Dog Training Today with Will Bangura for Pet Parents, Kids & Family, Pets and Animals, and Dog Training Professionals. This is a Education & How To Dog Training Podcast.

Dog Training Today with Will Bangura: #141 Boosting Your Dog's Confidence Through Play and Positive Patterns

January 02, 2024 Will Bangura, M.S., CBCC-KA, CPDT-KA, FFCP is a World Renowned Dog Behaviorist, Certified Dog Behavior Consultant, Certified Professional Dog Trainer, and a Fear Free Certified Professional with over 36 years of experience with the most difficult of Season 5 Episode 141
Dog Training Today with Will Bangura: #141 Boosting Your Dog's Confidence Through Play and Positive Patterns
Dog Training Today with Will Bangura for Pet Parents, Kids & Family, Pets and Animals, and Dog Training Professionals. This is a Education & How To Dog Training Podcast.
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Dog Training Today with Will Bangura for Pet Parents, Kids & Family, Pets and Animals, and Dog Training Professionals. This is a Education & How To Dog Training Podcast.
Dog Training Today with Will Bangura: #141 Boosting Your Dog's Confidence Through Play and Positive Patterns
Jan 02, 2024 Season 5 Episode 141
Will Bangura, M.S., CBCC-KA, CPDT-KA, FFCP is a World Renowned Dog Behaviorist, Certified Dog Behavior Consultant, Certified Professional Dog Trainer, and a Fear Free Certified Professional with over 36 years of experience with the most difficult of

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Ever wondered how your canine companion can become the confident pooch you always knew they were? Unlock the secrets to your dog's self-assurance with our step-by-step guide through the world of pattern recognition and positive reinforcement. This episode delves into the art of using classical conditioning and clicker markers to not only train your pup but also to tackle their fears head-on. Discover the transformative power of creating predictable, positive experiences, and watch as your furry friend learns to navigate the world with a new-found confidence.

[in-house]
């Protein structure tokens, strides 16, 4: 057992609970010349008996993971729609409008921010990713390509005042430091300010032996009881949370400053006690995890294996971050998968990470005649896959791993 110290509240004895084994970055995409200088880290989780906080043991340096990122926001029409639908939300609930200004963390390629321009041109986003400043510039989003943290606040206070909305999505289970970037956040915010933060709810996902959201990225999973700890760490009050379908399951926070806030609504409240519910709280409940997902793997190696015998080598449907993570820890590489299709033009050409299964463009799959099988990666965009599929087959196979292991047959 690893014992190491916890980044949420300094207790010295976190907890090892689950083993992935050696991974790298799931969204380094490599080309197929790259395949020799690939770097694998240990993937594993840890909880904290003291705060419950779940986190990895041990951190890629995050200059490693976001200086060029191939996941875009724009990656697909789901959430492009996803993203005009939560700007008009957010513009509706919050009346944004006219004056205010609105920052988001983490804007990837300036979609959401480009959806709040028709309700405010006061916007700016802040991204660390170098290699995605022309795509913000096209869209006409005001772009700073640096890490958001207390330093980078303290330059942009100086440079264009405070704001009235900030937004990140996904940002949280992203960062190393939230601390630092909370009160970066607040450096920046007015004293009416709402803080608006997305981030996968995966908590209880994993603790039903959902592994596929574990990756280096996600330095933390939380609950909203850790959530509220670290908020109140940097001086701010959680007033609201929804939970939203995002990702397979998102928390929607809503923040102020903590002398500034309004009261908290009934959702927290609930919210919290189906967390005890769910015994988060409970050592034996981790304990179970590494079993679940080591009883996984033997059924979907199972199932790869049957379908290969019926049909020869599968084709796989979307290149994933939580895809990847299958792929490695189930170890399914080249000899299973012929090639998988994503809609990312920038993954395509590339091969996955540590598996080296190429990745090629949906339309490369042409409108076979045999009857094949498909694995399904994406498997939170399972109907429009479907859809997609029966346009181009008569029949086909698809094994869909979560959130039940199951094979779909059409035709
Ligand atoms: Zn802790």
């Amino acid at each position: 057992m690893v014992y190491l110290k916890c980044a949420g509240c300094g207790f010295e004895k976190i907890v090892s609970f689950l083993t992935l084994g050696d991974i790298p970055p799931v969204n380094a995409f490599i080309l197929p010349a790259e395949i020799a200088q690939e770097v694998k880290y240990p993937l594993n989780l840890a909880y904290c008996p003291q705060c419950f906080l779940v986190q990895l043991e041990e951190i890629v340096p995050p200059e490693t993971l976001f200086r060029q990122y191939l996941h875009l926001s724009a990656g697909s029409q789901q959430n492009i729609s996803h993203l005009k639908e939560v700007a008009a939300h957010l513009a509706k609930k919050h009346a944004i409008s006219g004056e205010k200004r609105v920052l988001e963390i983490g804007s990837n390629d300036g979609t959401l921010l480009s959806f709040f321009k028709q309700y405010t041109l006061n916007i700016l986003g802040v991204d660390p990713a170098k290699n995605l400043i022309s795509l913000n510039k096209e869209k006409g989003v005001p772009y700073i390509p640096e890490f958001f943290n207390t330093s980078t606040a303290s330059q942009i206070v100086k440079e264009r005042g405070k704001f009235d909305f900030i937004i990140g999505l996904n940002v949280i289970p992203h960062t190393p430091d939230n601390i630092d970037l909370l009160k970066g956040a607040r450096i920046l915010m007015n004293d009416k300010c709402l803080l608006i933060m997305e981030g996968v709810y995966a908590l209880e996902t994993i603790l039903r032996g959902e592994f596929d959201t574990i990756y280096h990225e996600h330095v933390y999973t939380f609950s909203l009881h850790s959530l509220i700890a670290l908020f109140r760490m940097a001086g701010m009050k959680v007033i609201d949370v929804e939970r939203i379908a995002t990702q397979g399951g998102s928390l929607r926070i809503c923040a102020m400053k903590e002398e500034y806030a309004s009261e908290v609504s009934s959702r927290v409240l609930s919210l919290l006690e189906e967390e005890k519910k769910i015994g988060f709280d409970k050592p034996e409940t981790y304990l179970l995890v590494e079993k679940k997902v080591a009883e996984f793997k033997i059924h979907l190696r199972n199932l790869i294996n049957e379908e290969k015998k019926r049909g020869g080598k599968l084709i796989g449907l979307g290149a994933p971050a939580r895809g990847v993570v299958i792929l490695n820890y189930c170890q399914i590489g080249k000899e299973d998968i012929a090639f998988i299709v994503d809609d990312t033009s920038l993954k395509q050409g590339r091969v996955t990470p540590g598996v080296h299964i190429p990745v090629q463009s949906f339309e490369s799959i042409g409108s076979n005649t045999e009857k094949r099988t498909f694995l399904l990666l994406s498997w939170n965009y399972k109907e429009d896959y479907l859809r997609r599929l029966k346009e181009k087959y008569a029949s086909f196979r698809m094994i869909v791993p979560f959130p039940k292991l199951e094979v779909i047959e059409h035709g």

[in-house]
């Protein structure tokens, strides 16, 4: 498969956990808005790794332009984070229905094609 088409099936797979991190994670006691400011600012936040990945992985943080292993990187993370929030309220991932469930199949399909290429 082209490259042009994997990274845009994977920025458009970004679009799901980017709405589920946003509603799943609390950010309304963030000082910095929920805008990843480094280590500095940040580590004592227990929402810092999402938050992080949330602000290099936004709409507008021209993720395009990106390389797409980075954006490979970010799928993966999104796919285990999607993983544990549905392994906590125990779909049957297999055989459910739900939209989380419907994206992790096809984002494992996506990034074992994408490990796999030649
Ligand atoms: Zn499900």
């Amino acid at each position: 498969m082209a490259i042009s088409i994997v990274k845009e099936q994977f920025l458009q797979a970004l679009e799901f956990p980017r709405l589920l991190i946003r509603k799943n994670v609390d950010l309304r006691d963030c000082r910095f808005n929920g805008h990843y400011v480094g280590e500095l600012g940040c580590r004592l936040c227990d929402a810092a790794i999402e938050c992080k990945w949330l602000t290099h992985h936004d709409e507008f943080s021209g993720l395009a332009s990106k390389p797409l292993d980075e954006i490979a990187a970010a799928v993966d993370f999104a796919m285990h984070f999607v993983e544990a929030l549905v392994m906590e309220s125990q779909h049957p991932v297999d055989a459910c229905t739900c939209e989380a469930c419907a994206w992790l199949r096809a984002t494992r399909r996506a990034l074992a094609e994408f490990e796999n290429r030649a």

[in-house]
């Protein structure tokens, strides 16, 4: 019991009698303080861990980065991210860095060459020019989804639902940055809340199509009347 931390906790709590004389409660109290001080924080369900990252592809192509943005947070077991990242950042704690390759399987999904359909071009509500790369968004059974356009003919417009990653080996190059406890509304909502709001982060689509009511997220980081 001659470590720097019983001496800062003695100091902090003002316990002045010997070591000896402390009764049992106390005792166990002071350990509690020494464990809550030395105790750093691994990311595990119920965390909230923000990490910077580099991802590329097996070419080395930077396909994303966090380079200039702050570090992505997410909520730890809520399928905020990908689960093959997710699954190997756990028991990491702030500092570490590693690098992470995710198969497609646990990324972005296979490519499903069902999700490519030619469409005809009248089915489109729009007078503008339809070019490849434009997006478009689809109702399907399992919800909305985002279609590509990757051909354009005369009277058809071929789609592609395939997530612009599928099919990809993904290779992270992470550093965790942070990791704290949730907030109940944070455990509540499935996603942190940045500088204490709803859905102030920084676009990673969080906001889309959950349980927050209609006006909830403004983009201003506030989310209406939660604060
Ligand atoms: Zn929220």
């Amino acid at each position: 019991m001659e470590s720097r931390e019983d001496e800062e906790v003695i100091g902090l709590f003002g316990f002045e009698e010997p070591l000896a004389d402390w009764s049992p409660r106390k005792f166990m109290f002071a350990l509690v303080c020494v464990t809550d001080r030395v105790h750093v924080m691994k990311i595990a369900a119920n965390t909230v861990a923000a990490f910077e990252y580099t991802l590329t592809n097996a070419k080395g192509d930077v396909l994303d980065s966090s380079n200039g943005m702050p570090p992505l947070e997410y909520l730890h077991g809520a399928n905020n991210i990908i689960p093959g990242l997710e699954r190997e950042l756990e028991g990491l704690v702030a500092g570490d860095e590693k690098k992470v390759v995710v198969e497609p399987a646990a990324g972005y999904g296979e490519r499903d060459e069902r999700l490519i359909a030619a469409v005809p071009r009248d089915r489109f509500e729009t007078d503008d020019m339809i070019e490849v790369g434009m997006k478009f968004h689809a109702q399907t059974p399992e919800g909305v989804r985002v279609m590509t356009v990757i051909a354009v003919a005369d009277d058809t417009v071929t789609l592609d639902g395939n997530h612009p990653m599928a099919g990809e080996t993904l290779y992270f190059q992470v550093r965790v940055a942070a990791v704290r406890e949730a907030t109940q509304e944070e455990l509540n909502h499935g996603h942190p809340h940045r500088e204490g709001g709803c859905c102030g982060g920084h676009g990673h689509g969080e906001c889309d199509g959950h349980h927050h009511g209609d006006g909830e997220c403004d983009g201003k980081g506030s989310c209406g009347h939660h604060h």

Transform playtime into a confidence course with our Frisbee pattern game, designed to reinforce positive associations and gradually introduce your dog to anxiety-inducing scenarios. Learn how this simple game, paired with high-value treats, can become a cornerstone in helping your dog overcome their deepest fears, from stranger anxiety to vet visit phobias. As we guide you through the game, you'll see how consistency and repetition can make all the difference, turning a skittish pup into a self-assured companion ready to take on any challenge. Join us on this journey, and let's help our dogs leap towards a happier, more secure life.

Support the Show.

If you need professional help please visit my Dog Behaviorist website.
Go here for Free Dog Training Articles

Show Notes Transcript Chapter Markers

Send us a Text Message.

Ever wondered how your canine companion can become the confident pooch you always knew they were? Unlock the secrets to your dog's self-assurance with our step-by-step guide through the world of pattern recognition and positive reinforcement. This episode delves into the art of using classical conditioning and clicker markers to not only train your pup but also to tackle their fears head-on. Discover the transformative power of creating predictable, positive experiences, and watch as your furry friend learns to navigate the world with a new-found confidence.